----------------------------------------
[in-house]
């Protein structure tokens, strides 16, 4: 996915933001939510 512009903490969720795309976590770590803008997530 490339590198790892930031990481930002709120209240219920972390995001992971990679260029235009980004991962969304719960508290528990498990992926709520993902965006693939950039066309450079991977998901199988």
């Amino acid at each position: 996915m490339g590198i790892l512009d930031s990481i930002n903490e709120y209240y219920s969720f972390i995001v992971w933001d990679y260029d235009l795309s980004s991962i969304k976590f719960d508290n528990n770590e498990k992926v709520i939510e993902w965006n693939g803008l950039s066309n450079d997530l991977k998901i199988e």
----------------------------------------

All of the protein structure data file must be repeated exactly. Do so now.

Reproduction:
[in-house]
């Protein structure tokens, strides 16, 4: 996915933001939510 512009903490969720795309976590770590803008997530 490339590198790892930031990481930002709120209240219920972390995001992971990679260029235009980004991962969304719960508290528990498990992926709520993902965006693939950039066309450079991977998901199988």
């Amino acid at each position: 996915m490339g590198i790892l512009d930031s990481i930002n903490e709120y209240y219920s969720f972390i995001v992971w933001d990679y260029d235009l795309s980004s991962i969304k976590f719960d508290n528990n770590e498990k992926v709520i939510e993902w965006n693939g803008l950039s066309n450079d997530l991977k998901i199988e």